Average Rating: 7.6/10
Reviews Counted: 51
Fresh: 47 | Rotten: 4
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Average Rating: 7.1/10
Critic Reviews: 12
Fresh: 11 | Rotten: 1
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Average Rating: 3.8/5
User Ratings: 3,763
ARMADILLO is an astute exploration of the culture of war. Director Janus Metz follows Danish soldiers fighting the Taliban in the Helmand province of southern Afghanistan with sophisticated visual artistry rarely achieved under such raw conditions. Building his film around the characters within the platoon, Metz allows us to witness how war transforms the different personalities, and the group, approaching his subjects with an intimacy equal to that of fiction. The active military base
Apr 15, 2011 Limited
Oct 18, 2011
New Yorker - Official Site
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This week at the movies, we've got meta mayhem (Scream 4, starring Neve Campbell and Emma Roberts),...
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Lets the soldiers tell their stories by the way they live day-to-day during their tour of duty.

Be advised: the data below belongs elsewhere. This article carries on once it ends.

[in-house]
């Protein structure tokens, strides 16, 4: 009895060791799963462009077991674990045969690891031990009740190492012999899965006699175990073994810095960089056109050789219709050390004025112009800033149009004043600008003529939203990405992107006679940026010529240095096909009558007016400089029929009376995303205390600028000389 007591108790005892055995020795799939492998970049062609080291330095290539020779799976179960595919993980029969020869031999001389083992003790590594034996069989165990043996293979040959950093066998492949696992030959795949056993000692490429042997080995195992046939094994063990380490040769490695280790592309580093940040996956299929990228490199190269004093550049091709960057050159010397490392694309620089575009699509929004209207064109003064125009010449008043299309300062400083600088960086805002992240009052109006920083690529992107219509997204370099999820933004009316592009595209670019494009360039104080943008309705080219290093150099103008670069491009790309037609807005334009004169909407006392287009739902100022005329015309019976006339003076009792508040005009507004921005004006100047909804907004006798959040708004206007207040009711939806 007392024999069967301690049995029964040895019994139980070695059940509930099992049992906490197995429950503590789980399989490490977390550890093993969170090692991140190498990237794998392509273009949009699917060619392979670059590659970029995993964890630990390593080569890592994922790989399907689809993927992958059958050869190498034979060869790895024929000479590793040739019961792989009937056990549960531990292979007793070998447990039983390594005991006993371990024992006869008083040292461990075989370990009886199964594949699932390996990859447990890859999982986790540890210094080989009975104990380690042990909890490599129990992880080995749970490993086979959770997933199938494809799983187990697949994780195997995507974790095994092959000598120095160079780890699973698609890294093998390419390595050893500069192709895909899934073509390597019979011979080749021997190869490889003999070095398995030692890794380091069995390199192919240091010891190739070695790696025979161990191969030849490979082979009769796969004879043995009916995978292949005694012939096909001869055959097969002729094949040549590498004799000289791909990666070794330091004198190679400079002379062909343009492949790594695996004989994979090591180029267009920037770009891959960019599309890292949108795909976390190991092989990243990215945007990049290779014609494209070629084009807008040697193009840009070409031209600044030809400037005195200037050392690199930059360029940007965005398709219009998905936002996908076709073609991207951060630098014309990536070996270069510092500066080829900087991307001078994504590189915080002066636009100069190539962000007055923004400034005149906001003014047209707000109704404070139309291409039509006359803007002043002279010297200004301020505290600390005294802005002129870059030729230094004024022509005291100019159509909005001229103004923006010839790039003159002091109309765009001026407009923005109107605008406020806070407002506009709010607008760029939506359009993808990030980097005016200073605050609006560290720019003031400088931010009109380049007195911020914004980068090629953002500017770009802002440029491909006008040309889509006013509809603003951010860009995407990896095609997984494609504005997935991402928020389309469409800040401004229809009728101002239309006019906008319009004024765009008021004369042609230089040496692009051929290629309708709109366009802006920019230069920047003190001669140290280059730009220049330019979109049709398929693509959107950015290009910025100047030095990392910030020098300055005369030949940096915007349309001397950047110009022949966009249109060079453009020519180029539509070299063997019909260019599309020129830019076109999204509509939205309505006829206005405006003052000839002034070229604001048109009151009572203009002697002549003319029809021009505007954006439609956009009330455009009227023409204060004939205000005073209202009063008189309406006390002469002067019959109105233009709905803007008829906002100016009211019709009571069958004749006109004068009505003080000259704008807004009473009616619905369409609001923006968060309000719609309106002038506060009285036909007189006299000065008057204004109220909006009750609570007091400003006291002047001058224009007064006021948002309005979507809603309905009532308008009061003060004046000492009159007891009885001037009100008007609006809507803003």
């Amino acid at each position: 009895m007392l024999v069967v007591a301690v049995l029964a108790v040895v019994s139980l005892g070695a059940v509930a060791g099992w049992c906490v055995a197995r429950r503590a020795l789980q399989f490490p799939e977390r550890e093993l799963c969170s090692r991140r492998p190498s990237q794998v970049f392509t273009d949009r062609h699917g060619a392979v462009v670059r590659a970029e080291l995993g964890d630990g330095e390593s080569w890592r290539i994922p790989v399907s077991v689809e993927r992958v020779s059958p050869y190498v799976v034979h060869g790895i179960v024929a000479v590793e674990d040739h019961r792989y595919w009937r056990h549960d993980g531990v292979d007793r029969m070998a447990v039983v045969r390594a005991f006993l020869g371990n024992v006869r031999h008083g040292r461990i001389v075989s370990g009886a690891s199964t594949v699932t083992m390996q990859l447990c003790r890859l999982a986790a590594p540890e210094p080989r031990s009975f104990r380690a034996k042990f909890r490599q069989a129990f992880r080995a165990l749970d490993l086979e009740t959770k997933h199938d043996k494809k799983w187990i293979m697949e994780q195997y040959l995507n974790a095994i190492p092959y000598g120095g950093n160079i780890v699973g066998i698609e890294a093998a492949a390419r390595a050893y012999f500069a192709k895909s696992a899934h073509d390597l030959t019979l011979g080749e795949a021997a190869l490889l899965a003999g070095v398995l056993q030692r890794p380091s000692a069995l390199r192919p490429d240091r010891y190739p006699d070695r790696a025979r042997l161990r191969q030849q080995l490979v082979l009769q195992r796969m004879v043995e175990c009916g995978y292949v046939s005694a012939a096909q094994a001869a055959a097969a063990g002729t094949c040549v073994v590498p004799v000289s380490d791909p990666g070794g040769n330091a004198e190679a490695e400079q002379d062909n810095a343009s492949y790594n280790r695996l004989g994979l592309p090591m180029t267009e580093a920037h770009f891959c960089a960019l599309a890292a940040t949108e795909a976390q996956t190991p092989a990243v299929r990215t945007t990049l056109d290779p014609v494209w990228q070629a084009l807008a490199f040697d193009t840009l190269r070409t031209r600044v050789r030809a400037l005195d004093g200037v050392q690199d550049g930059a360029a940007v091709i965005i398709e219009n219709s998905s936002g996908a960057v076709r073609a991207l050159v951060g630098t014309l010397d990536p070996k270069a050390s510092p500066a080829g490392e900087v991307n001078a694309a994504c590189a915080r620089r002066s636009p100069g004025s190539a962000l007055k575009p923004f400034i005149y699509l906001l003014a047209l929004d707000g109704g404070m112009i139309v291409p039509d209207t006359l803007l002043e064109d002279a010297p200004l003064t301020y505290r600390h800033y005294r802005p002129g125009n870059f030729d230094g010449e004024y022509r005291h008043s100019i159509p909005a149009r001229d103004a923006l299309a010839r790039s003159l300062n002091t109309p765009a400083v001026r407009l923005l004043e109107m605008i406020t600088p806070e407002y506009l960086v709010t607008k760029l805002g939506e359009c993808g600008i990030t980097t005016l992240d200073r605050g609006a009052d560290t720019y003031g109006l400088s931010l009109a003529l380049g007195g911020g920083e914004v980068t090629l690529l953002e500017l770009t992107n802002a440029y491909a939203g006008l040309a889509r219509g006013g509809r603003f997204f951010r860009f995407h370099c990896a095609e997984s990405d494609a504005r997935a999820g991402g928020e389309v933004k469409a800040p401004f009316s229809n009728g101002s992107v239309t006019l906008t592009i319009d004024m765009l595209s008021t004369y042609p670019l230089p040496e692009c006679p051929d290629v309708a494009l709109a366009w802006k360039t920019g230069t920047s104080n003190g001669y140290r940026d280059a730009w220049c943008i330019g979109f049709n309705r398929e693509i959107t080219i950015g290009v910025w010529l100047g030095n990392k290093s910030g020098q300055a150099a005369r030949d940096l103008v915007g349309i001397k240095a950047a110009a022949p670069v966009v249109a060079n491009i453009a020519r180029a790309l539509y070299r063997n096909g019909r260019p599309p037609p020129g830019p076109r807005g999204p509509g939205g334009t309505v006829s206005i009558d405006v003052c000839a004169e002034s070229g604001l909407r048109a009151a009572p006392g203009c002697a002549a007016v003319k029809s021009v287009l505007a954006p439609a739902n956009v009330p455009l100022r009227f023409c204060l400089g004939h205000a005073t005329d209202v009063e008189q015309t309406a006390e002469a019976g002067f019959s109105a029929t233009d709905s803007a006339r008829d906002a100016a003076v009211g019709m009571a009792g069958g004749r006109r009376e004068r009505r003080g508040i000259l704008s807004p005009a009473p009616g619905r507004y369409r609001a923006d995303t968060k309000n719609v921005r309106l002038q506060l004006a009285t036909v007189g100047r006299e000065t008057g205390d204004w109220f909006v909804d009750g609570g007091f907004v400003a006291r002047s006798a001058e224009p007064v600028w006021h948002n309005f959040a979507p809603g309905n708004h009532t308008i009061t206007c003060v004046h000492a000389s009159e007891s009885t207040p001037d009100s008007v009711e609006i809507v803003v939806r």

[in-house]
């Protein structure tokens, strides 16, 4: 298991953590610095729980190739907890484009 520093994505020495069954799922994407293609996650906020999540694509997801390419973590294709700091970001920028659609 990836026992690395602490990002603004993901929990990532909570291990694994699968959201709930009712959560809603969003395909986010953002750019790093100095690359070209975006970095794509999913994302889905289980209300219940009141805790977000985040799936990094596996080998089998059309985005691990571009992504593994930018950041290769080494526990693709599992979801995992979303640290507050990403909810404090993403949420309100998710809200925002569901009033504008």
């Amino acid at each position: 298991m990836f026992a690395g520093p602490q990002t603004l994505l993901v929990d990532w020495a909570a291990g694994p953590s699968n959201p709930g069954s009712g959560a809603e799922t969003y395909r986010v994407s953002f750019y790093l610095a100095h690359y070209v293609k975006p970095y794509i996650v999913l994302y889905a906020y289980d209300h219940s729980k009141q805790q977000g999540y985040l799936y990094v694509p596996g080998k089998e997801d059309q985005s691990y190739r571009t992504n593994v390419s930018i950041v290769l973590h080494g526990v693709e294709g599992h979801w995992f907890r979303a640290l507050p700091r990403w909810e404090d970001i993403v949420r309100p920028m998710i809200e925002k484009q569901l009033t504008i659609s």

When the bombs go off and the bullets start flying, Metz and his cameraman provide a real-life vision of what a hurt locker is really all about.
The movie's strength and audacity comes from the Danish soldiers, who confront civilians with wariness or bluntness, exalt in their victories and hesitantly exhibit fear in each others' company.
A mesmerizing, beautiful and terrifying documentary that can stand among the greatest war movies ever made.
Aficionados of the first-person format will be salivating over the footage captured by Metz and his cinematographer Lars Skree.
A must-see for those not afraid of seeing and hearing a true statement of the horrors of war.
Metz captures and weaves together striking images with great craft. The actual hell of an actual war has never been so beautifully rendered.
You may be sick of war films about Afghanistan by now, but Armadillo's boldly objective take on the situation shouldn't be missed.
The film doesn't sit in judgment, but it does broaden our understanding of what's happening behind enemy lines - and behind the headlines.
Armadillo alternates between scenes of tedium on base and wildly dangerous raids, with the inadvertent effect that viewers get hungry for a little combat to alleviate the monotony.
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